Crossing disciplines can often be helpful. For example, I’m reading a book on teaching entitled The Courage to Teach by Parker Palmer. It is excellent. While it is aimed toward the teacher or lecturer, it is hitting home in respect to my ministry as a preacher too.
Early on Palmer is describing what makes a good teacher or a bad teacher. He quotes one student who could not describe her good teachers because they were all so different, but she could describe her bad ones because they were all the same. “Their words float somewhere in front of their faces, like the balloon speech in cartoons.” Parker notes that bad teachers distance themselves from the subject they are teaching, and therefore from their students also. But good teachers join self and subject and students in the fabric of life.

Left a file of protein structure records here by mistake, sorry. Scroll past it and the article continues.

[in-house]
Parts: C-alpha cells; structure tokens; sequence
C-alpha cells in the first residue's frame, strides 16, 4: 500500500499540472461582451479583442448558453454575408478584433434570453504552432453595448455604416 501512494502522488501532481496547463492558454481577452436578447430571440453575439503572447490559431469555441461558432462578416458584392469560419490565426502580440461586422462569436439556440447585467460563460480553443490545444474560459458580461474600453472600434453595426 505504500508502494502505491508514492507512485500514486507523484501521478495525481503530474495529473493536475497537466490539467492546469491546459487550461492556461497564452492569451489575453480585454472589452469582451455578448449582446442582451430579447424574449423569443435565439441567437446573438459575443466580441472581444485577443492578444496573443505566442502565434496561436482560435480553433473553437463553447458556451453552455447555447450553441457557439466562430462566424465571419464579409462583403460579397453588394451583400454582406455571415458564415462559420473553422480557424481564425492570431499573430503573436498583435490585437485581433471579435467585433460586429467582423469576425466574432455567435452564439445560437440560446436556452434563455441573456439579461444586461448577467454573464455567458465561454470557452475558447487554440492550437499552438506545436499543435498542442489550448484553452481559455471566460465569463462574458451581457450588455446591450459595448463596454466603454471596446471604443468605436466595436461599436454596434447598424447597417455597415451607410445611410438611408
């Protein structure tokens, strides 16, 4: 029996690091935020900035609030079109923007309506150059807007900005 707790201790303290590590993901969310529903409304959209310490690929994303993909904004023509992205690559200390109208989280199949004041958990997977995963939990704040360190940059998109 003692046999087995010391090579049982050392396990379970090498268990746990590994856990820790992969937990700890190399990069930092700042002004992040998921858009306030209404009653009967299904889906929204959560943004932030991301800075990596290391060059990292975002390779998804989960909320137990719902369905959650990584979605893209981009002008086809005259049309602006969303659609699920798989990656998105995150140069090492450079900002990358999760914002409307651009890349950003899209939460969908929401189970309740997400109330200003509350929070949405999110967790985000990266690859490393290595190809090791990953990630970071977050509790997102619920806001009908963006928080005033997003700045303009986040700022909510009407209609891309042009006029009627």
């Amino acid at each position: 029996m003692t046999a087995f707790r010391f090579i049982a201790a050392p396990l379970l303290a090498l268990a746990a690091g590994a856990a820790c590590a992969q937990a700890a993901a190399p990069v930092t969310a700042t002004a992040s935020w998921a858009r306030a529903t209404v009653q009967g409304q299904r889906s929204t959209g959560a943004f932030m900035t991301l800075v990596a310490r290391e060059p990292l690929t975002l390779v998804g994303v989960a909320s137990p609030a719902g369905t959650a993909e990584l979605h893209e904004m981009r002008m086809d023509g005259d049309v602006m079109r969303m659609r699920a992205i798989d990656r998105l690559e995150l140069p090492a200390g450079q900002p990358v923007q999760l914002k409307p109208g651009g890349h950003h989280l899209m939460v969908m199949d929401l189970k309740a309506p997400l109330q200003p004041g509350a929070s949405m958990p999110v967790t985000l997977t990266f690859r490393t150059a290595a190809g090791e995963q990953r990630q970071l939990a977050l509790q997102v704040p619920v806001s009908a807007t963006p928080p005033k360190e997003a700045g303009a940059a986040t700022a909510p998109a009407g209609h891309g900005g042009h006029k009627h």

How true this is for preachers too. We preach poorly when we distance ourselves from our message, but we preach well we make sure the message is coming from inside us and going directly to our listeners. True preaching, by definition, is the delivery of a text’s message “which the Holy Spirit first applies to the life of the preacher, then through the preacher, to the listeners.” (Robinson’s classic definition).
Remember the simple, yet profound formula in Palmer’s book – effective teaching is much more about identity and integrity than mere technique.